Government by Town Meeting
The Town of Lyme practices a form of local government that is common in many New England states called Town Meeting.
- The term itself may appear initially confusing because it indicates both the specific form of local government Lyme uses (“Town Meeting”) and the annual event or events that are held where local residents gather together to conduct this form of government (“the Town Meeting”).
- The Town Meeting form of government is separate and distinct from “town hall meetings” – the public forums that political candidates or officials hold to interact directly with voters.
Using the Town Meeting form of government enables the residents of Lyme to govern themselves directly. Lyme’s annual Town Meeting (i.e., the event) – and any other Town Meetings necessitated by circumstances – are open to all registered voters, as well as any unregistered voters or nonresidents who have more than $1,000 in property listed on the Town’s Grand List as of October 1st of that year.
At the meeting, these residents are able to voice their personal opinions on each agenda item being discussed and vote their conscience on each item, along with their neighbors. Here’s how the process works:
- Lyme’s Board of Selectpeople calls a Town Meeting into existence by issuing a document called a “warrant” which lists the specific agenda items (called “articles”) that will be voted on at the meeting.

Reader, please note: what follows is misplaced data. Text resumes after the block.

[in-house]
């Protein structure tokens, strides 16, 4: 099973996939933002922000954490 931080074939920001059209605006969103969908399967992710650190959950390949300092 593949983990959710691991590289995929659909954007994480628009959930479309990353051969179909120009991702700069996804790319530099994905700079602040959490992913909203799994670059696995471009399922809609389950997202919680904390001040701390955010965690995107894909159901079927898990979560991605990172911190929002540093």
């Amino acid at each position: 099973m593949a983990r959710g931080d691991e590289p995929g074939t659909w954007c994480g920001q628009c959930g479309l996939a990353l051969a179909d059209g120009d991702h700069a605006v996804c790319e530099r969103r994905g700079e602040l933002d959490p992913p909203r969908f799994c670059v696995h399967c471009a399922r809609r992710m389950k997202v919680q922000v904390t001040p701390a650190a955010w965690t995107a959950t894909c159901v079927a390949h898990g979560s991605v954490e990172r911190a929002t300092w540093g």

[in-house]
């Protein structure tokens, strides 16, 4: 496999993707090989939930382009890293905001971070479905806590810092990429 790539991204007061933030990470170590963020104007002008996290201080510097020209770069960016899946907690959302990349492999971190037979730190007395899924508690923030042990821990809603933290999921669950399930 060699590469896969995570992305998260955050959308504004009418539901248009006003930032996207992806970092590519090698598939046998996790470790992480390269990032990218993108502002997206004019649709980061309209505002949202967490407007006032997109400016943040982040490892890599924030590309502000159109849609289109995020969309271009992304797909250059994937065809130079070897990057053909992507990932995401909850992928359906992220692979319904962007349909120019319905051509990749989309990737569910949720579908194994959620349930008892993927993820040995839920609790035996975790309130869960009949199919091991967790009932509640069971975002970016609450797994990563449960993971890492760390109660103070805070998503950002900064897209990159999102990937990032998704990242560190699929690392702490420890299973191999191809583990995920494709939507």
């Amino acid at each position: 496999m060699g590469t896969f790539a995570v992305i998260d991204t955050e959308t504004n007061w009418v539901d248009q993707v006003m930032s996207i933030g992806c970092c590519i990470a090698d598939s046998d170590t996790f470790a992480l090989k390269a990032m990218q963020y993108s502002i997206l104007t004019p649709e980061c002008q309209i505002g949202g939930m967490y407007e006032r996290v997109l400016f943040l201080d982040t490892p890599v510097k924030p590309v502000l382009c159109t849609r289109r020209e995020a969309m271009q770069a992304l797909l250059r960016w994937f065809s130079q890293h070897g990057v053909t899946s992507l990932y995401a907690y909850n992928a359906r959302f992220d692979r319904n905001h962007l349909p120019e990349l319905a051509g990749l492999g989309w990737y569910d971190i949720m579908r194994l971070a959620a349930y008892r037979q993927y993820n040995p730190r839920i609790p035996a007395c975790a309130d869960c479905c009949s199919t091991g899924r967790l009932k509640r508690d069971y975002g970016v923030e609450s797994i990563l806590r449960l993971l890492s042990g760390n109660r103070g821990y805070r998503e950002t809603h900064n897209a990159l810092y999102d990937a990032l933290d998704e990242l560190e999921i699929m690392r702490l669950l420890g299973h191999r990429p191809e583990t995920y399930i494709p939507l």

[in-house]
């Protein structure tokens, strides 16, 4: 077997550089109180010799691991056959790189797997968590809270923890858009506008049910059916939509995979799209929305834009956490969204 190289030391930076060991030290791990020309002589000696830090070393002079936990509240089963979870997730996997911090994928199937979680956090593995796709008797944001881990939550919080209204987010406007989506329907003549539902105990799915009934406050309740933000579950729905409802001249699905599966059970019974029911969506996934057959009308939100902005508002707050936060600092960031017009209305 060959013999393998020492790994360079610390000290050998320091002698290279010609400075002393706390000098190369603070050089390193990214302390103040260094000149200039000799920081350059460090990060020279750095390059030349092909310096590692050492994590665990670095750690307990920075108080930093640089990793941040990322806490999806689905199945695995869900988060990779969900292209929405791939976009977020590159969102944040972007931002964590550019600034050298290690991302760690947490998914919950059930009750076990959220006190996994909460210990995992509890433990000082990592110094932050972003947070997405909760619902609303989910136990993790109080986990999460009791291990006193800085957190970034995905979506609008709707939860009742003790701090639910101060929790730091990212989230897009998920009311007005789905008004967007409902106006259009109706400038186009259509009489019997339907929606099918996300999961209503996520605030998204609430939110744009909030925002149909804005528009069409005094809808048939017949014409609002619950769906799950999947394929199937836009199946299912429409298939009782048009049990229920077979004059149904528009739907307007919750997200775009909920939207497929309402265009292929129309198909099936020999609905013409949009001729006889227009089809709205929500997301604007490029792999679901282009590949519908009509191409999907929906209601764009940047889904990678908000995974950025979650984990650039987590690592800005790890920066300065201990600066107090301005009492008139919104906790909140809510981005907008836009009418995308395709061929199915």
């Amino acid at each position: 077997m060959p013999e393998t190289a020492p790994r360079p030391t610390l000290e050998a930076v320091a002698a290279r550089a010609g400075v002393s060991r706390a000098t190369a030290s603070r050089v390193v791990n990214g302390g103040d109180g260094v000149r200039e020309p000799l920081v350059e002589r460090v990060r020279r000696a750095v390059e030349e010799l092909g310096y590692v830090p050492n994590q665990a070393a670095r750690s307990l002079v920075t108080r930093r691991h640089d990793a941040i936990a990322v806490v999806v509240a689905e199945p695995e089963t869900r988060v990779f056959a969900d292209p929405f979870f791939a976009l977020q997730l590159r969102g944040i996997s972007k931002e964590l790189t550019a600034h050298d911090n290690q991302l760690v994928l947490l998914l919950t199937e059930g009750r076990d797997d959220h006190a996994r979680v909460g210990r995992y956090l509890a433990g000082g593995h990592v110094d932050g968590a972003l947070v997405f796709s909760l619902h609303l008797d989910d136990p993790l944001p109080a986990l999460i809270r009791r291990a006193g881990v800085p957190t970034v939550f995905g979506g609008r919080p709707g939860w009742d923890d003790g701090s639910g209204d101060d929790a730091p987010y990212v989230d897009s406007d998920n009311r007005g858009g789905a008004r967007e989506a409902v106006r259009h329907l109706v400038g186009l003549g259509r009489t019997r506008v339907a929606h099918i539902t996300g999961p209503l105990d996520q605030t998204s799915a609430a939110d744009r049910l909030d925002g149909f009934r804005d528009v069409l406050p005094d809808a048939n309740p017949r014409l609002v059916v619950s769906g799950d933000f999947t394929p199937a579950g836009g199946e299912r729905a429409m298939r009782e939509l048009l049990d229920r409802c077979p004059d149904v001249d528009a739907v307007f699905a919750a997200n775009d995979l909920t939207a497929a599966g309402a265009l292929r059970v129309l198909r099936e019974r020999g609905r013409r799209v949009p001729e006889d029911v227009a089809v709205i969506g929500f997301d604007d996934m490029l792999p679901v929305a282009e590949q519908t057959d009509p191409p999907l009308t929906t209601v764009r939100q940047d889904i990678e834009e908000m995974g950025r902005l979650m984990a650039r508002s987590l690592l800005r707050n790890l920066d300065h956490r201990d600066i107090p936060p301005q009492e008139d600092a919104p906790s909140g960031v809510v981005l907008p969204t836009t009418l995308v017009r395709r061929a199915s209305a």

- Among the articles that are typically included in the warrant for a Town Meeting are the Town budget; local Town ordinances; the acceptance of land or property; the Town report receipt; and any significant expenditures not included in the budget (if necessary).
- There is a Moderator on hand – elected by the attendees – who officiates the meeting, ensures the rules of parliamentary procedure are followed and counts the votes.
- The Town Clerk reads each article of the agenda, keeps minutes of the meeting and records voting results.
- The Board of Selectpeople is present to explain what each agenda item is about, prior to an open discussion and vote.
- The Town Counsel (the Town’s lawyer) may also be in attendance to offer legal opinions, if needed.
Town Meeting Minutes
You can read the minutes of past Town Meetings here: